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Jol Byerley’s Feb 06 Letter from Antigua

Just a short while ago it seemed as if the season would
never arrive. However, now with the Antigua Boat Show well under our belt and
the New Year holidays already over, it makes me realize just how quickly time
flies by. Before we know it, the summer time and its attendant storms will have
arrived and once again there will be hardly any yachts here in Antigua.

Oh well! Anyway, 108 yachts
actually attended Antigua’s 44th
annual Charter Yacht Show although over 130 actually entered. The ones that
didn’t make it were held up by the appalling weather on both sides of the
Atlantic. So it would appear that the Charter
Show was a great
success. The yachts themselves were very professionally run, and the agents
were somehow the epitome of professionalism themselves. This means of course
that very little time was lost in the hunt for charters, and already a great
number of yachts have left the island with guests onboard. There were 237
agents from 17 different countries,
and the bars and restaurants sounded like a meeting of the United Nations.
It’s a fact that most of the agents believed this year to be one of the
best ever boat shows on the western side of the Atlantic.

The
biggest sailing boat was the 250ft Stad Amsterdam built and designed in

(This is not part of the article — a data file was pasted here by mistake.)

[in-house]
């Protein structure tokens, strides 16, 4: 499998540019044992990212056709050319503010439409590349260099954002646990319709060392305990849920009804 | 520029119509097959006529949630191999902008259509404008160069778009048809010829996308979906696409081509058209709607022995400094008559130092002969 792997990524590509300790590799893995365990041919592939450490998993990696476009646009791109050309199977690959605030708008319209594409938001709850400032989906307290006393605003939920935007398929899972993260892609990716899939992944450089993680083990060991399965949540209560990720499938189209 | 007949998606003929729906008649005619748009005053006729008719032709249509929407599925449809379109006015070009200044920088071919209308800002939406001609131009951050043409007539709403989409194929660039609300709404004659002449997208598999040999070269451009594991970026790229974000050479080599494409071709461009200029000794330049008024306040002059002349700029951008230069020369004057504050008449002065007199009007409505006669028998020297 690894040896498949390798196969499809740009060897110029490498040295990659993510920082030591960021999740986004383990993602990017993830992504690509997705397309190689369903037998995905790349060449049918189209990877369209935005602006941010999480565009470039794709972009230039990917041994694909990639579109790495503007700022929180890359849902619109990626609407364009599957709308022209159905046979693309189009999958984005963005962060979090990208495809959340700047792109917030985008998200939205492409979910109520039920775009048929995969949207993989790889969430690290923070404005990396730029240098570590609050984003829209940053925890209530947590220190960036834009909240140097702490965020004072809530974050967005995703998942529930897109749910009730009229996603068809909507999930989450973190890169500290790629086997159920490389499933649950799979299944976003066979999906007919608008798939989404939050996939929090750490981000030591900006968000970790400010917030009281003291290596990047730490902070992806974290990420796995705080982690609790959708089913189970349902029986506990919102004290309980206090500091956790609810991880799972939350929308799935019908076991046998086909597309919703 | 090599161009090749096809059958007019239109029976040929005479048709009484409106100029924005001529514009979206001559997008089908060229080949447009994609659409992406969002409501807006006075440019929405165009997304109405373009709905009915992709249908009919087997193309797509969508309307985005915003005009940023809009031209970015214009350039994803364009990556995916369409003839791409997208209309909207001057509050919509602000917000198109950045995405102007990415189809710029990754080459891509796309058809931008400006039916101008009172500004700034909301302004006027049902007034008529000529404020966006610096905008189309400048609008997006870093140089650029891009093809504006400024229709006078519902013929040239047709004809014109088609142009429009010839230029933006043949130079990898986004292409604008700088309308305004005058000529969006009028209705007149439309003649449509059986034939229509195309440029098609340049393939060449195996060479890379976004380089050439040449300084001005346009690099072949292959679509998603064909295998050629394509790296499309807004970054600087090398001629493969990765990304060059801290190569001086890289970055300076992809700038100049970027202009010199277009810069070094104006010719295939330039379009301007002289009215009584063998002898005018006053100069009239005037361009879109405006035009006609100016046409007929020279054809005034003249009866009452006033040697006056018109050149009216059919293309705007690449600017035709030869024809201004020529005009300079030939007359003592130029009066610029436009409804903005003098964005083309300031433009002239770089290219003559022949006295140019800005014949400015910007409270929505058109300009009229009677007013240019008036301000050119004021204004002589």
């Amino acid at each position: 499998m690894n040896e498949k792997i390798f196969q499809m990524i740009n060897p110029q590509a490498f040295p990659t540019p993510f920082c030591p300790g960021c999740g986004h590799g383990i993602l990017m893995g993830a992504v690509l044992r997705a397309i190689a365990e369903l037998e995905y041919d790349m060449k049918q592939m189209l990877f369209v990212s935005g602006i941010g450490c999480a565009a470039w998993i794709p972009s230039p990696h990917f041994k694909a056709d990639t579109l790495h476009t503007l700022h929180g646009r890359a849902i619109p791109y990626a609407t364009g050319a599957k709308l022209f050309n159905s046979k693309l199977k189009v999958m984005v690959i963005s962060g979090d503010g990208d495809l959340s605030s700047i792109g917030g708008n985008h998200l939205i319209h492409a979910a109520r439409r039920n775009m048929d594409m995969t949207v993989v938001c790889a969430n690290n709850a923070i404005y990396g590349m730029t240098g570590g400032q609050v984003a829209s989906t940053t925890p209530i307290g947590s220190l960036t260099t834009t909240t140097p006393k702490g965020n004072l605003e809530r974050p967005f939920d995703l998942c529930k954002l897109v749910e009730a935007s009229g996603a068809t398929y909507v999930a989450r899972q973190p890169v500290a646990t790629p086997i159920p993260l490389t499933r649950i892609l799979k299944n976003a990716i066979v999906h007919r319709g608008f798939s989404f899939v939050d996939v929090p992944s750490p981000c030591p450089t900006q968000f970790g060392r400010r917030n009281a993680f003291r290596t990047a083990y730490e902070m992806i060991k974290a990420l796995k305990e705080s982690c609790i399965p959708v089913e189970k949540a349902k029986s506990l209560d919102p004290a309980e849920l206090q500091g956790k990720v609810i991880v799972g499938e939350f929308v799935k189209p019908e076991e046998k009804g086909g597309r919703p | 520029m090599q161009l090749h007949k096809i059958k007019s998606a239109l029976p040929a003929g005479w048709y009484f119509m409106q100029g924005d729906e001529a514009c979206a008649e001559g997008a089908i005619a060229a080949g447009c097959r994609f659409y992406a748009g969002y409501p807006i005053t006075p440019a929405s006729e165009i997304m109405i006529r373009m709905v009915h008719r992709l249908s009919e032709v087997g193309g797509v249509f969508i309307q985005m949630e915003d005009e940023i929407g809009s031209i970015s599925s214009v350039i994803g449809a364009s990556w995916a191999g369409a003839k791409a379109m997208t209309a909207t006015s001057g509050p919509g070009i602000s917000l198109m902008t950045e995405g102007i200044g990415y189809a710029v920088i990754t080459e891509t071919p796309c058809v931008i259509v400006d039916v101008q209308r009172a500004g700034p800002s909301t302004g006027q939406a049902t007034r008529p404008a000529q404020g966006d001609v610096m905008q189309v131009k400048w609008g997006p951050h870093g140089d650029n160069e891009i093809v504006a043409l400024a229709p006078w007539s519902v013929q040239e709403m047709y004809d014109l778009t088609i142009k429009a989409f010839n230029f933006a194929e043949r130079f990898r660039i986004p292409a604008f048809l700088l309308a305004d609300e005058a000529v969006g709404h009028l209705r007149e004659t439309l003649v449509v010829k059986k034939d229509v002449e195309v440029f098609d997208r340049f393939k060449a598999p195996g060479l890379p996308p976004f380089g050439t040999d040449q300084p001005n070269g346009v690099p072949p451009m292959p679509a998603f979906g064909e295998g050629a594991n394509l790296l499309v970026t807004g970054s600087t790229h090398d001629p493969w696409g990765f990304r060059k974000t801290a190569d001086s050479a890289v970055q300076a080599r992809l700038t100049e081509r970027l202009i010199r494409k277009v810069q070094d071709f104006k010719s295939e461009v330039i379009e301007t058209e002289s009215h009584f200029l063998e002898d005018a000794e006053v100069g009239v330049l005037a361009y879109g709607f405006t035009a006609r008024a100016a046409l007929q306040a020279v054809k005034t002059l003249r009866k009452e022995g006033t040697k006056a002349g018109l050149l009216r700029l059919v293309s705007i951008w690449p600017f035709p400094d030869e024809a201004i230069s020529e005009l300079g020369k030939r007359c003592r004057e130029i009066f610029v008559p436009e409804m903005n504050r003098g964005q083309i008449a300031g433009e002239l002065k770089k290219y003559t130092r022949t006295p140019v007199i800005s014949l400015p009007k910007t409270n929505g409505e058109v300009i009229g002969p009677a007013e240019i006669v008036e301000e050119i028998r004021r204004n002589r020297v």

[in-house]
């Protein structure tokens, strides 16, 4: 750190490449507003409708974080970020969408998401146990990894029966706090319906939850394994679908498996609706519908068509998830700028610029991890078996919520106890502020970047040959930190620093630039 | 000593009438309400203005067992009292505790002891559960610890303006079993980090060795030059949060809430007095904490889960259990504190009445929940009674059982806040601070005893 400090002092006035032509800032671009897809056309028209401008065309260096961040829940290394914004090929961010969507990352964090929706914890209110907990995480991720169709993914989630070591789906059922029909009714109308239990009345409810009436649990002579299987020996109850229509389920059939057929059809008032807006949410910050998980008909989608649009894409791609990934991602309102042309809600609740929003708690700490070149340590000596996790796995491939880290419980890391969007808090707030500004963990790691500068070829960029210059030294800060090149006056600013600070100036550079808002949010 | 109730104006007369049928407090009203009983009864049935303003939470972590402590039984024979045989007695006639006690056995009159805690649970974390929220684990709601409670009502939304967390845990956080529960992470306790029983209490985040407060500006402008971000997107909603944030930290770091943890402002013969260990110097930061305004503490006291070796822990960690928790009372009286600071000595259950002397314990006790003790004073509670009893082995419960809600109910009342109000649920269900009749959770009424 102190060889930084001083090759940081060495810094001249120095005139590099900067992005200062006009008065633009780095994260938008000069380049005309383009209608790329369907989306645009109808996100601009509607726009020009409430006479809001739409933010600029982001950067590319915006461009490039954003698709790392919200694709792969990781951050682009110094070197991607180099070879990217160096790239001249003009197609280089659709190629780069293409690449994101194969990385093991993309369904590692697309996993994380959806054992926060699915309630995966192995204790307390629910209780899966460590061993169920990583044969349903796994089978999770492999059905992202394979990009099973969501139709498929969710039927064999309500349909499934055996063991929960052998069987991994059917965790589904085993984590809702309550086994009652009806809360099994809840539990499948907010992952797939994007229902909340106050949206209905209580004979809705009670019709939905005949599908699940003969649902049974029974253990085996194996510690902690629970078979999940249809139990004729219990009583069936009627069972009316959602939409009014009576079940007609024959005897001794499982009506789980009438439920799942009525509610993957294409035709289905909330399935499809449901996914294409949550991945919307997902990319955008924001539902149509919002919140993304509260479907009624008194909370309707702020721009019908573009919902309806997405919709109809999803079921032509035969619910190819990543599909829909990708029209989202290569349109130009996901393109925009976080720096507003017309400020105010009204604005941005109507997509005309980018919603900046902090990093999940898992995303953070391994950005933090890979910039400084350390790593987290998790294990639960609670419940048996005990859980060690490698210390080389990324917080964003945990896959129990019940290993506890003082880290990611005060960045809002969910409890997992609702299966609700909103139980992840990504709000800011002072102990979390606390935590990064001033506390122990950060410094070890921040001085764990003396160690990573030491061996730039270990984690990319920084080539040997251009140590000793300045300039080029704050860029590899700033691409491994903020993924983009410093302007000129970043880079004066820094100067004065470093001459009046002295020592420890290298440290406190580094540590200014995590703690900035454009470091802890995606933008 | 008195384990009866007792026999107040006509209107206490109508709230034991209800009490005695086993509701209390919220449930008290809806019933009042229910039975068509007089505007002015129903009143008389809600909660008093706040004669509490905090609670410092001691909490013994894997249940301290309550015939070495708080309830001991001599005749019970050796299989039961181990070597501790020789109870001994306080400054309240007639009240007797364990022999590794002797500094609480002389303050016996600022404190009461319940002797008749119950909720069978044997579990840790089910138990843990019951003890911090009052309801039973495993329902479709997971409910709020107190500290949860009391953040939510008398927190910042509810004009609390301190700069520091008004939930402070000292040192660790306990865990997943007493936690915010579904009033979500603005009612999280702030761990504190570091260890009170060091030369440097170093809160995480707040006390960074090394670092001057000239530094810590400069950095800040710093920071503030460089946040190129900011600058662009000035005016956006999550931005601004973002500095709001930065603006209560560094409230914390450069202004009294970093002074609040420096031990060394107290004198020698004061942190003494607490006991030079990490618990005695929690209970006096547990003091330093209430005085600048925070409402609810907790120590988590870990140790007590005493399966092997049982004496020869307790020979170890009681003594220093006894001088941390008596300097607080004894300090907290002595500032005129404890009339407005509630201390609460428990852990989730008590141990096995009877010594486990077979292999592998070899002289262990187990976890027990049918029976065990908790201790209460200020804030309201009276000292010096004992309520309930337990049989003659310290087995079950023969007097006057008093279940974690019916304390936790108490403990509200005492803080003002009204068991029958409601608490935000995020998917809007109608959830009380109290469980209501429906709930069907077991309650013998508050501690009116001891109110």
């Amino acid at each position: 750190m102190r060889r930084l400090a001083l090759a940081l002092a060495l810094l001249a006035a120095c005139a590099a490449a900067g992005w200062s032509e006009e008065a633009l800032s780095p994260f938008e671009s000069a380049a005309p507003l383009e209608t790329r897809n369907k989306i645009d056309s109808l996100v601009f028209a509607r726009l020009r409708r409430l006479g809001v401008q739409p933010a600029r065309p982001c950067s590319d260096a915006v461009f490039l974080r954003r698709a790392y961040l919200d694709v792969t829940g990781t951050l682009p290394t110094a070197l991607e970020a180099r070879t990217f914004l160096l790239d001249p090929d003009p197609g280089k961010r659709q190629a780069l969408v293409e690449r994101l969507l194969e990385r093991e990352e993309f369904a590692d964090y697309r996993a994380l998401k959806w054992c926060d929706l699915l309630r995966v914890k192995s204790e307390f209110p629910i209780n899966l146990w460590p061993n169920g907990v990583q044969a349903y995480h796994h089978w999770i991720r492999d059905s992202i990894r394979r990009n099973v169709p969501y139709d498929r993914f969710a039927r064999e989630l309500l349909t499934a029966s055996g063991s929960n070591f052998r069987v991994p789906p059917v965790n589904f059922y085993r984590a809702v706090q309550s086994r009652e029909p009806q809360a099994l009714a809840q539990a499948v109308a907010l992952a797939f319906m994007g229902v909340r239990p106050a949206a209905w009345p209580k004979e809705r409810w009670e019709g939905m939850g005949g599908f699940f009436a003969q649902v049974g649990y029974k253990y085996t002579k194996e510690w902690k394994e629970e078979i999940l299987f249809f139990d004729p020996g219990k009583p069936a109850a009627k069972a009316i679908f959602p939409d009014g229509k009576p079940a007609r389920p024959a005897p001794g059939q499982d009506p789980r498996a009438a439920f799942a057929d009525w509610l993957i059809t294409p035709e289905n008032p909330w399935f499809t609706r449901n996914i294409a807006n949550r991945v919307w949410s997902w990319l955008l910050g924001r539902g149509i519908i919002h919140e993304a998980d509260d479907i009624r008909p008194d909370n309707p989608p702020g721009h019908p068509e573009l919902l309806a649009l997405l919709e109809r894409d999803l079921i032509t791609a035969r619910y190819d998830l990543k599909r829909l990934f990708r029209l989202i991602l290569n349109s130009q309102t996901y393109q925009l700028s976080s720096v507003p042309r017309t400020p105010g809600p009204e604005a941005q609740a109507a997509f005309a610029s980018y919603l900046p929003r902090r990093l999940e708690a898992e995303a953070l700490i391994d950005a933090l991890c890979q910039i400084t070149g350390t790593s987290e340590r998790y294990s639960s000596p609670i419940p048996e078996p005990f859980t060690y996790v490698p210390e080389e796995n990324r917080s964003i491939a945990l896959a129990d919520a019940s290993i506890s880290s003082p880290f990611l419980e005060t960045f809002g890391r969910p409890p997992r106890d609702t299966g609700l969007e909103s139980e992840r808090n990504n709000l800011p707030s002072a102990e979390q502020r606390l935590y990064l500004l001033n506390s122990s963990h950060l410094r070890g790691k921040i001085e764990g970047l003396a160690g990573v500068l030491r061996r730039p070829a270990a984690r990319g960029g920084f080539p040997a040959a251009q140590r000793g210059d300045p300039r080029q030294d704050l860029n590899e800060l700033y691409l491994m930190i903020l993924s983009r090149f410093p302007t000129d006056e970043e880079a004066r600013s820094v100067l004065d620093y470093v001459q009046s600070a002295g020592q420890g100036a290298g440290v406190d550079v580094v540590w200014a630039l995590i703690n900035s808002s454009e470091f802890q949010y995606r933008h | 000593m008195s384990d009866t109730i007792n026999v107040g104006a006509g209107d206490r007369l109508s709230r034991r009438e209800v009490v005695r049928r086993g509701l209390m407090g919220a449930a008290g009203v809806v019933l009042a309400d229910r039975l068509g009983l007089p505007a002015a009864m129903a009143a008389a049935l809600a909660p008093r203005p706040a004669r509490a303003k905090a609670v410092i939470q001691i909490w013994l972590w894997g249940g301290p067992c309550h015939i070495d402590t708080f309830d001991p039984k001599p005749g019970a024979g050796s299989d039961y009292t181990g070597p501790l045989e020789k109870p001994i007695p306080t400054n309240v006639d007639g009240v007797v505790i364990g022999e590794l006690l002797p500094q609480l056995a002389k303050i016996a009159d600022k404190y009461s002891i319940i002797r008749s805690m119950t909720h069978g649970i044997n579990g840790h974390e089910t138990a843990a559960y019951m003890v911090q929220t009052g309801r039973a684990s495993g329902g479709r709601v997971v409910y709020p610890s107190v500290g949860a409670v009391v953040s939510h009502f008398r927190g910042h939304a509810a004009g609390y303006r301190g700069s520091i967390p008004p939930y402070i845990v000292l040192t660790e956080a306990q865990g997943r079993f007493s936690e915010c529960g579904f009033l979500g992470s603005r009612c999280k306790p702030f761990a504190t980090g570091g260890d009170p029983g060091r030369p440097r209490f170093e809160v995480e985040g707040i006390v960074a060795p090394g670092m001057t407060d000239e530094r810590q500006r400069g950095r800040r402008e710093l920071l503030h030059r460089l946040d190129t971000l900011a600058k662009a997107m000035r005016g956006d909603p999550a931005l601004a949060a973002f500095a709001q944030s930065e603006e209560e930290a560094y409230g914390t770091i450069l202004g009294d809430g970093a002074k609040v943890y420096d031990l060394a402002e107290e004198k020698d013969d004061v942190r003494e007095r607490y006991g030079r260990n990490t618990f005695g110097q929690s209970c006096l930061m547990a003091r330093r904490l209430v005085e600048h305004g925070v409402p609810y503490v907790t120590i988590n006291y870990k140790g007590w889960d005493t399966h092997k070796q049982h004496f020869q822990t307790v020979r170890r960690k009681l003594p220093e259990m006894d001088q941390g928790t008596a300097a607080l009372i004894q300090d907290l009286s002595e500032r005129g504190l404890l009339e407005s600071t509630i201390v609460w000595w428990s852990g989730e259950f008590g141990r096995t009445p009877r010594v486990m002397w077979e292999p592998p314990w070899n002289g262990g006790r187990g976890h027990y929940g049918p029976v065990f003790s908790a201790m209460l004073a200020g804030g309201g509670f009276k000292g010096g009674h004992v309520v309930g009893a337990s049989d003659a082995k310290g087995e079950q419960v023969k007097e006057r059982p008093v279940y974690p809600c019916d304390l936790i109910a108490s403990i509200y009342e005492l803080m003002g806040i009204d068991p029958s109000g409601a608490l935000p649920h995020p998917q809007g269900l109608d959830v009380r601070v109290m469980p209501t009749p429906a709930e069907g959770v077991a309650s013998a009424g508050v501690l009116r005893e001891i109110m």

Holland, and a regular
competitor in the Antigua Classic Regatta. She is styled after a clipper ship
of the Cutty Sark era and was an entry in the
Rolex Trans Atlantic Race. Only the prevailing head winds stopped her from
being a real threat and eventually causing her to retire. The biggest motor
yacht was the 235ft R.M. Elegant and
most people believed her to be perhaps a naval vessel of some sort when she
appeared in Falmouth.
Perhaps it’s
worthwhile to appreciate that most of the charter vessels are of 80 to 90 feet
in length and have about 5 or 6 crew. All of which are very professional and
whatever they are doing it’s
generally done in complete silence. During the Show there were of course prizes
for the best chef. The judges for this competition were completely
speechless! They admitted
that a top hotel would be made to look like the average hamburger joint by the
men and women who sometimes have to deal with head seas and storm conditions.

As you
all probably know, for 42 years the Antigua Charter Show was run by the
Nicholson Family. But all good things come to an end and last year this really
successful event was taken over by Sarah Sebastian and
Afsenah Franklin.
It had a back up committee of Antiguan Nationals, one of which of course was
Rupert De Verteuille
who only very recently, sadly passed away. Rupert spent most of his life in
Antigua and his enthusiasm for the yachting way of life
was obvious. Anyway, there are many people who believed that without the
Nicholson Family in command, the Boat Show would be doomed. Well, believe it or
not, this 44th
show was one of the best there has ever been and Commander Nicholson would be a
very proud man if he was to know how well this one has been received.

It would
be very remiss if I were to not mention the tremendous leap forward of the
fabulous old Nelson’s Dockyard. It has now been totally reconstructed and
is perhaps the finest working Dockyard in the world bar none. To see it full of
the yachts from the boat show, and this means big sailing vessels and motor
yachts, made my heart sing and it would have done so to yours as well.

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